Courtesy of GE Appliances

GE Appliances is introducing a Café brand of appliances with matte finishes and customizable knobs and handles that it hopes will disrupt the $4.5 billion mass premium market.

The Louisville-based appliance maker is banking on unique finishes and a focus on design to draw upper middle class customers whose tastes have been refined in an era of Instagram, Pinterest and HGTV shows such as “House Hunters,” “Fixer Upper” and “Property Brothers.” Kitchen designs also are gaining importance as customers increasingly buy and build homes with open floor plans in which kitchens become gathering places for family and friends.

The Café brand previously existed as GE Café, but is being updated to be called just Café, in a continuation of the company’s strategy to move away from a single GE brand to a “house of brands” with separate identities and customers.

Courtesy of GE Appliances

While the company’s high-end Monogram brand targets the top 2 percent or 3 percent of customers, the Café line is geared toward the top 25 percent of customers.

It’s about “bringing luxury to the masses,” said Wayne Davis, senior brand director of Café.

The brand’s Matte Collection comes in white with bronze knobs and handles, while the black appliances are equipped with stainless steel hardware. However, customers also can order hardware in copper if they want to customize the look of their kitchens. Consumers also can update the appliance hardware if they update their kitchen.

The appliances, some of which are being manufactured in Louisville’s Appliance Park, don’t come cheap: A dishwasher costs about $1,749, while a refrigerator goes for more than $3,000. A dual-fuel professional range with six burners can be yours for $7,100.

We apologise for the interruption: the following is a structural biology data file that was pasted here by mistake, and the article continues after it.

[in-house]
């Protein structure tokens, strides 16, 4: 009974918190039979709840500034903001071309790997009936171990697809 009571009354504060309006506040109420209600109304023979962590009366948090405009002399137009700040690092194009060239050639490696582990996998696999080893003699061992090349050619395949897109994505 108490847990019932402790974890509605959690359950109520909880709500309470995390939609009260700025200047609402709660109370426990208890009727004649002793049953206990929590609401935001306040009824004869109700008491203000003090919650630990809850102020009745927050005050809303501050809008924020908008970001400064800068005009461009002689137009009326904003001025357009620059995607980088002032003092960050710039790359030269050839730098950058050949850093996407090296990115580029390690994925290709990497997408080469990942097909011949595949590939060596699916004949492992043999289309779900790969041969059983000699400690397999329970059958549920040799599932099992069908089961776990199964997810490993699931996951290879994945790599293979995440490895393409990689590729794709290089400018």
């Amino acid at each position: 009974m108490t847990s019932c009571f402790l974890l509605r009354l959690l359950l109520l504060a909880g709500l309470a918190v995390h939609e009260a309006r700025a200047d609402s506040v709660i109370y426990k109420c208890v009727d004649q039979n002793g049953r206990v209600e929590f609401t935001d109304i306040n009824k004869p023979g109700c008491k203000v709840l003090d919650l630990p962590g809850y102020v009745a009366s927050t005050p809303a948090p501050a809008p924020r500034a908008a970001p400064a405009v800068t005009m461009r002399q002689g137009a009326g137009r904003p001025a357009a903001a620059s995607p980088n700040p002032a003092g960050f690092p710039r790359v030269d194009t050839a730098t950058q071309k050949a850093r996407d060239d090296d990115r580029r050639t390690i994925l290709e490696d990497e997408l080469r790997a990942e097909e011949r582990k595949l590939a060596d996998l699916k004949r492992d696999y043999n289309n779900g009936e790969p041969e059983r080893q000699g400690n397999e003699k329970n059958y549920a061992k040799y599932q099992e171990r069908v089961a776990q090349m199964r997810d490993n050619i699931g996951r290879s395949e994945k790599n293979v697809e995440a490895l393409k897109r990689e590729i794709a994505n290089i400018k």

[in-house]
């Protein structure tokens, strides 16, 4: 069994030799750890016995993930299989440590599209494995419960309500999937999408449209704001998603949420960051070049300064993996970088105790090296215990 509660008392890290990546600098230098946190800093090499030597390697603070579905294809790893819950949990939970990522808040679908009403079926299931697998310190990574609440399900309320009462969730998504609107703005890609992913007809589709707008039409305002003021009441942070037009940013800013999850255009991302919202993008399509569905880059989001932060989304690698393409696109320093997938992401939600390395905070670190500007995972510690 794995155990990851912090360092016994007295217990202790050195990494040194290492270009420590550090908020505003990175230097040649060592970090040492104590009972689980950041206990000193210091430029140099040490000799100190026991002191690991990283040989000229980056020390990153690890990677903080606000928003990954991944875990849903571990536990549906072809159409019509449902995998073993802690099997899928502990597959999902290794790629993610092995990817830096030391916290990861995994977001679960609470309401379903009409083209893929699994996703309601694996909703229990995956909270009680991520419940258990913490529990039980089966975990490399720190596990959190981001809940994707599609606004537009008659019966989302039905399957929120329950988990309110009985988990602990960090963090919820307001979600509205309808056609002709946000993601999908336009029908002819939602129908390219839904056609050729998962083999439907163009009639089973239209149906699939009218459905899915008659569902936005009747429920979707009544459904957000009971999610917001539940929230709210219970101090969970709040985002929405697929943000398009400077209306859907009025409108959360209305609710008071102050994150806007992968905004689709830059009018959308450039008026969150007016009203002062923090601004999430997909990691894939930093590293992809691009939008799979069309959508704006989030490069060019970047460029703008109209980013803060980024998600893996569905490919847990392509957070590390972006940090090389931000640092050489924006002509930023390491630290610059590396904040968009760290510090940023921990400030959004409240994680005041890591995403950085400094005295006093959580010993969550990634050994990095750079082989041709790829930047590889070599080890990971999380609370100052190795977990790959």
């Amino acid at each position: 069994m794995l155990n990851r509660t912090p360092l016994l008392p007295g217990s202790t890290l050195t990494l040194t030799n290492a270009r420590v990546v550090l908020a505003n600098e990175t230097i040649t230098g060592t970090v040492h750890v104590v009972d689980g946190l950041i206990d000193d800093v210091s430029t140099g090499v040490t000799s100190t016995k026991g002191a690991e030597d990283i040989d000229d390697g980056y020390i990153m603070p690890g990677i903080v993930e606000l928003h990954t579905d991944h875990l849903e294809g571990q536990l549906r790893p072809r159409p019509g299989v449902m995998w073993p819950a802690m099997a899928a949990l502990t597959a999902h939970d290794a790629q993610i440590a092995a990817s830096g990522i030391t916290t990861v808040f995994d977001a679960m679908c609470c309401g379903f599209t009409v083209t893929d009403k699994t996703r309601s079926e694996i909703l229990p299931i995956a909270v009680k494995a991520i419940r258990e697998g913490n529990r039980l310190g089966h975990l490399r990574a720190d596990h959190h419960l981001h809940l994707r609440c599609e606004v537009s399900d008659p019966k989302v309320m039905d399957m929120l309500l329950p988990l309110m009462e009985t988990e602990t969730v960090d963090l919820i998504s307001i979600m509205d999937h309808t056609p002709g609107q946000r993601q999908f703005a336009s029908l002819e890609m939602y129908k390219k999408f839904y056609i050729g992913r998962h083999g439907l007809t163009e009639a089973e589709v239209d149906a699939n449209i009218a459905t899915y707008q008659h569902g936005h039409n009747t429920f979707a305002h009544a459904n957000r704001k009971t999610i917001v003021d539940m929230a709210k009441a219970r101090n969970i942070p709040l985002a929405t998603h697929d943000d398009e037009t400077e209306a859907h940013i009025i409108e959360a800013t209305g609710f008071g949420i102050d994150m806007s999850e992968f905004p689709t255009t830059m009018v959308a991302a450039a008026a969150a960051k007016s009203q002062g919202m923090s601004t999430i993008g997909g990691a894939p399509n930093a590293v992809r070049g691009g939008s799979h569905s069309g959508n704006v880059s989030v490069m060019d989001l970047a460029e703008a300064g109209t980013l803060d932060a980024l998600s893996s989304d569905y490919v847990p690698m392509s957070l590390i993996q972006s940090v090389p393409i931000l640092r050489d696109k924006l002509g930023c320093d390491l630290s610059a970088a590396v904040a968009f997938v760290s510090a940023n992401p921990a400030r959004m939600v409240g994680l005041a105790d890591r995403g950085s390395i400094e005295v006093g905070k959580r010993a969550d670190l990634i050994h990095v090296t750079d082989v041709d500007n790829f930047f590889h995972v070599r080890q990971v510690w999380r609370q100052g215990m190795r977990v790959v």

The products will be available for order at retailers beginning Wednesday. Information on the appliances also is available at a dedicated Café website.

Davis, speaking by phone from New York City, where GEA officials were meeting with industry media ahead of the introduction, told Insider that in updating the Café brand, the company is tapping into insights GEA gained through conversations with interior designers, appliance retailers and consumers.

While the company declined to disclose market share information, Davis said the company expects the updated Café brand to attract new customers.

“People love talking about design,” he said. “This is a huge step for the business.”

Boris Ladwig
Boris Ladwig is a reporter with more than 20 years of experience and has won awards from multiple journalism organizations in Indiana and Kentucky for feature series, news, First Amendment/community affairs, nondeadline news, criminal justice, business and investigative reporting. As part of The (Columbus, Indiana) Republic’s staff, he also won the Kent Cooper award, the top honor given by the Associated Press Managing Editors for the best overall news writing in the state. A graduate of Indiana State University, he is a soccer aficionado (Borussia Dortmund and 1. FC Köln), singer and travel enthusiast who has visited countries on five continents. He speaks fluent German, rudimentary French and bits of Spanish, Italian, Khmer and Mandarin.